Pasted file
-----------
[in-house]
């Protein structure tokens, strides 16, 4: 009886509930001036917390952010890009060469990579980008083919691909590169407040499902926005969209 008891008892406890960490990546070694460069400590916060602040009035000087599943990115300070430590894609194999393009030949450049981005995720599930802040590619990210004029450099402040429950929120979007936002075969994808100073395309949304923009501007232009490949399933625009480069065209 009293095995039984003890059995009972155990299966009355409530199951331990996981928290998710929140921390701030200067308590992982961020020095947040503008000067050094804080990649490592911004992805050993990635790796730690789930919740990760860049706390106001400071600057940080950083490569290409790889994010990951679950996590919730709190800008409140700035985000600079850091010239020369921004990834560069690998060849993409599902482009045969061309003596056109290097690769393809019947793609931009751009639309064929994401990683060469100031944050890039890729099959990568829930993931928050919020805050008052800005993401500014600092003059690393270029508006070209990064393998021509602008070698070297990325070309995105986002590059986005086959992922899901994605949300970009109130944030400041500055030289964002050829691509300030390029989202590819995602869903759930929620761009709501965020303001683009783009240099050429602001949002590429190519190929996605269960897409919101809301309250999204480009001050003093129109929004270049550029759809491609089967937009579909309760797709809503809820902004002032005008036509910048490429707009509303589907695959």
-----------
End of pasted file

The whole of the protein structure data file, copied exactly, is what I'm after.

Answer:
[in-house]
């Protein structure tokens, strides 16, 4: 009886509930001036917390952010890009060469990579980008083919691909590169407040499902926005969209 008891008892406890960490990546070694460069400590916060602040009035000087599943990115300070430590894609194999393009030949450049981005995720599930802040590619990210004029450099402040429950929120979007936002075969994808100073395309949304923009501007232009490949399933625009480069065209 009293095995039984003890059995009972155990299966009355409530199951331990996981928290998710929140921390701030200067308590992982961020020095947040503008000067050094804080990649490592911004992805050993990635790796730690789930919740990760860049706390106001400071600057940080950083490569290409790889994010990951679950996590919730709190800008409140700035985000600079850091010239020369921004990834560069690998060849993409599902482009045969061309003596056109290097690769393809019947793609931009751009639309064929994401990683060469100031944050890039890729099959990568829930993931928050919020805050008052800005993401500014600092003059690393270029508006070209990064393998021509602008070698070297990325070309995105986002590059986005086959992922899901994605949300970009109130944030400041500055030289964002050829691509300030390029989202590819995602869903759930929620761009709501965020303001683009783009240099050429602001949002590429190519190929996605269960897409919101809301309250999204480009001050003093129109929004270049550029759809491609089967937009579909309760797709809503809820902004002032005008036509910048490429707009509303589907695959």